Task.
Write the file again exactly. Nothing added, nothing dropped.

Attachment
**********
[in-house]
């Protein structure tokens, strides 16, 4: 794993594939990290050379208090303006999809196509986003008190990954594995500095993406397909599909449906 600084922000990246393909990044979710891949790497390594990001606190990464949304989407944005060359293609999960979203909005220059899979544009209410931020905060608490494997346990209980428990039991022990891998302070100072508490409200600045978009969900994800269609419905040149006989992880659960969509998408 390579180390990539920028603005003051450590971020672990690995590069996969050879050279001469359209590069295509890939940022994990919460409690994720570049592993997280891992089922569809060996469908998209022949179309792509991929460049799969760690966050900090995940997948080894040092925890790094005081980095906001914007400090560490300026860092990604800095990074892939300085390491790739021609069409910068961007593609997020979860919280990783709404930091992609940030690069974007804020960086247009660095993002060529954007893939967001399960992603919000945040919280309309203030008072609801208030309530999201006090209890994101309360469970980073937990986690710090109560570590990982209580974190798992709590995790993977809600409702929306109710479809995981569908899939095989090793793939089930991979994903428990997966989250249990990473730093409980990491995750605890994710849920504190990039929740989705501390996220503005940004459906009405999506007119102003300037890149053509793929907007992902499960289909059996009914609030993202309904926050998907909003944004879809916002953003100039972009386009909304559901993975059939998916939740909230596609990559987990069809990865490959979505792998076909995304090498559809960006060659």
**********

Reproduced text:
[in-house]
């Protein structure tokens, strides 16, 4: 794993594939990290050379208090303006999809196509986003008190990954594995500095993406397909599909449906 600084922000990246393909990044979710891949790497390594990001606190990464949304989407944005060359293609999960979203909005220059899979544009209410931020905060608490494997346990209980428990039991022990891998302070100072508490409200600045978009969900994800269609419905040149006989992880659960969509998408 390579180390990539920028603005003051450590971020672990690995590069996969050879050279001469359209590069295509890939940022994990919460409690994720570049592993997280891992089922569809060996469908998209022949179309792509991929460049799969760690966050900090995940997948080894040092925890790094005081980095906001914007400090560490300026860092990604800095990074892939300085390491790739021609069409910068961007593609997020979860919280990783709404930091992609940030690069974007804020960086247009660095993002060529954007893939967001399960992603919000945040919280309309203030008072609801208030309530999201006090209890994101309360469970980073937990986690710090109560570590990982209580974190798992709590995790993977809600409702929306109710479809995981569908899939095989090793793939089930991979994903428990997966989250249990990473730093409980990491995750605890994710849920504190990039929740989705501390996220503005940004459906009405999506007119102003300037890149053509793929907007992902499960289909059996009914609030993202309904926050998907909003944004879809916002953003100039972009386009909304559901993975059939998916939740909230596609990559987990069809990865490959979505792998076909995304090498559809960006060659």